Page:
See more in Saudi Arabia
See more in Saudi Arabia
"Two camps are emerging: one led by Saudi Arabia and the UAE, which maintains that political Islam is a perilous force that should be confronted; and the other led by Qatar and Turkey's ruling party, which believes in political Islam's ability to transform the region. 'This confrontation has not reached its peak yet,' [Tarek Osman] says. Saudi Arabia's policies might be pursued in the name of stability. But they could well achieve the opposite."
"Even the most educated and cosmopolitan Saudis often look down on Shiites, who make up about 10 percent of the Saudi population, as closet Iranians or undesirables."
"The government, for its part, is wary of clamping down on the mutaween for fear of inciting a conservative backlash and is walking a fine line between the religious police and an increasingly angry populace. While dismantling of the force is unrealistic, this delicate moment opens a window of opportunity for Saudis. By continuing to voice anger and disapproval, the public may provide Riyadh with the leverage it needs to demand police adherence to regulations already in place, and slowly weaken the commission's influence."
This absence of clear unanimity in the Gulf, combined with the momentum of U.S.-Iranian talks, leave Riyadh few options. Moving forward, it is likely to follow in the broad wake of U.S. policy, but with a greater preference for hedging. It may pursue multiple, overlapping policy initiatives as a form of insurance, some of which may clash with U.S. strategies and goals.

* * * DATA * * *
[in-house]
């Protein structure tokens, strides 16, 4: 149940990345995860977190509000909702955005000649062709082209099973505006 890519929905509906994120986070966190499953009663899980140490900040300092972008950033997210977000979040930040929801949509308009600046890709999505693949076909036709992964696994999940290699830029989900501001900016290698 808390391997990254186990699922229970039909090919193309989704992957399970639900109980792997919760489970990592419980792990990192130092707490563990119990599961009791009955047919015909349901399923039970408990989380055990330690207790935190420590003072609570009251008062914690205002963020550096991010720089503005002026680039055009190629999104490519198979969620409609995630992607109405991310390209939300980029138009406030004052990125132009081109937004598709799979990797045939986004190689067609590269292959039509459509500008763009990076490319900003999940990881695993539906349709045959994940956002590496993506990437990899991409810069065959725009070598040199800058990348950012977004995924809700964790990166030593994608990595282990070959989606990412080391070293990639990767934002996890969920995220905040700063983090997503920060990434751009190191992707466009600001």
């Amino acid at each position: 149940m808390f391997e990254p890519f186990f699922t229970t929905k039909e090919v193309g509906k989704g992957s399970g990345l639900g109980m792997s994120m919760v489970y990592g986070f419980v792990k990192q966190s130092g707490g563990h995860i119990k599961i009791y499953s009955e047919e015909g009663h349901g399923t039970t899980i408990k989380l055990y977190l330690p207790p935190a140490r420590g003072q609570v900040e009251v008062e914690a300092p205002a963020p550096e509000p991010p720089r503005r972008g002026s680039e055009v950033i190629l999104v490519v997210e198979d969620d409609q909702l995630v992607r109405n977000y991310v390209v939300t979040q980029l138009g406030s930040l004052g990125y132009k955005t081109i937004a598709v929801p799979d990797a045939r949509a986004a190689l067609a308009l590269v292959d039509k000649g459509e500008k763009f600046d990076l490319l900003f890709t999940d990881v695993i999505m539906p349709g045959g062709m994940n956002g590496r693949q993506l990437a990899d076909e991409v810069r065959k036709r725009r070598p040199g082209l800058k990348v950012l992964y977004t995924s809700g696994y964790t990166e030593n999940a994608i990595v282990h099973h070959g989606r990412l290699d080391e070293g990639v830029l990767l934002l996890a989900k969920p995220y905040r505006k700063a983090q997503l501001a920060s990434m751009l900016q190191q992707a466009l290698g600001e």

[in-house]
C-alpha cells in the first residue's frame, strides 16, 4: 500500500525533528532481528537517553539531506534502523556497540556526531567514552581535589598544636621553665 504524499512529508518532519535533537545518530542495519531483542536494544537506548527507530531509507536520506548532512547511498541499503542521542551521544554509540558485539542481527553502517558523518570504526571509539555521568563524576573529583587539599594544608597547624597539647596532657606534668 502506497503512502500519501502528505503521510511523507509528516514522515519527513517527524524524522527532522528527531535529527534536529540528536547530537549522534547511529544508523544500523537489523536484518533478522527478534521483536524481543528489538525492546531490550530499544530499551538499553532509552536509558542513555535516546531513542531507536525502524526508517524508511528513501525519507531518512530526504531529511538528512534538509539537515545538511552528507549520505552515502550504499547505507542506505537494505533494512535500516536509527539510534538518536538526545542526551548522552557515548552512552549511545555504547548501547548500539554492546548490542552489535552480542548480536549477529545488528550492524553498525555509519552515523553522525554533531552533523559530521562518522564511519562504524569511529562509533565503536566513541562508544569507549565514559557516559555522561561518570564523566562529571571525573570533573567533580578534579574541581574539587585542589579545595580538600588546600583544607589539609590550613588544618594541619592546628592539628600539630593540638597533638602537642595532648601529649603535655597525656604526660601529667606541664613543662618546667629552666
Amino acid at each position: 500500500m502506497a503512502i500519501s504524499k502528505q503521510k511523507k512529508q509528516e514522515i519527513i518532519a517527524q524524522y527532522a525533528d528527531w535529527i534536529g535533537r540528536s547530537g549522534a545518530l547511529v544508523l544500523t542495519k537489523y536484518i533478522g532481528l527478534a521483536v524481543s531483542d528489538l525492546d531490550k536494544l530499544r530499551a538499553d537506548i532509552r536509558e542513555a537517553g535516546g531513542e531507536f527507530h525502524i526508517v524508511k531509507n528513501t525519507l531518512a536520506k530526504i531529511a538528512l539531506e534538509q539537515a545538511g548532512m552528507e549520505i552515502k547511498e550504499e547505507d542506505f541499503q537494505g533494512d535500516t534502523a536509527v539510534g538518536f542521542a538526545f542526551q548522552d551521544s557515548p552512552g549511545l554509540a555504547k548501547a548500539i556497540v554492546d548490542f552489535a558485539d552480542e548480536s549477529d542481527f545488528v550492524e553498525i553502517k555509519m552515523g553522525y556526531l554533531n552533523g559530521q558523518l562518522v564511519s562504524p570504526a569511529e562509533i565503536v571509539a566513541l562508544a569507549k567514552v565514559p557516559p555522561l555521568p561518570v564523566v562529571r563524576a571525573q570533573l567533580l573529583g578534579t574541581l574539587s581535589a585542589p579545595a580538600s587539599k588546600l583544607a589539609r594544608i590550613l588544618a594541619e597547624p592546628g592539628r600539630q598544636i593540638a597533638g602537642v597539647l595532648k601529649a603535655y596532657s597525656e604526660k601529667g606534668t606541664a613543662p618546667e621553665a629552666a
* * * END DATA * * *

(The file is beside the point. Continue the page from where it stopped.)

Bruce Riedel discusses what the selection of Saudi Prince Nayef will mean for regional politics in the Middle East and U.S. interests.
Spared thus far from the Arab Spring, Mahan Abedin suggests the House of Saud begin the process of reform before citizens start to clamor for more political and social rights.
In this Vanity Fair adaptation of The Eleventh Day, by Anthony Summers and Robbyn Swan, the authors explore connections between the Saudi royal family, the September 11th attacks, and the Bush administration's suppression of critical evidence.
In the Financial Times, David Blair writes about the proceedings of OPEC's latest meeting - where Saudi attempts to ease Western oil supply woes were defeated unexpectedly by an Iranian-led coalition.
Bill Spindle and Margaret Coker explore the historical divides between Iraq and Saudi Arabia and demonstrate how recent uprisings in the region have heightened tensions between the two countries.
Jean-Francois Seznec analyzes the implications behind the Saudi Arabia's intervention in Bahrain.
In The National Interest, Bruce Riedel comments on the al-Qaeda plot to terrorize "Obama's city" of Chicago on the eve of U.S. elections back in 2010, noting that the Saudi spy who defected to our allies underscores the importance of U.S. alliances in the Middle East.
The Saudi royals' risky strategy of dealing personally with defecting al-Qaida members, argues Bernard Haykel, "partly explains al-Qaida's defeat in Saudi Arabia."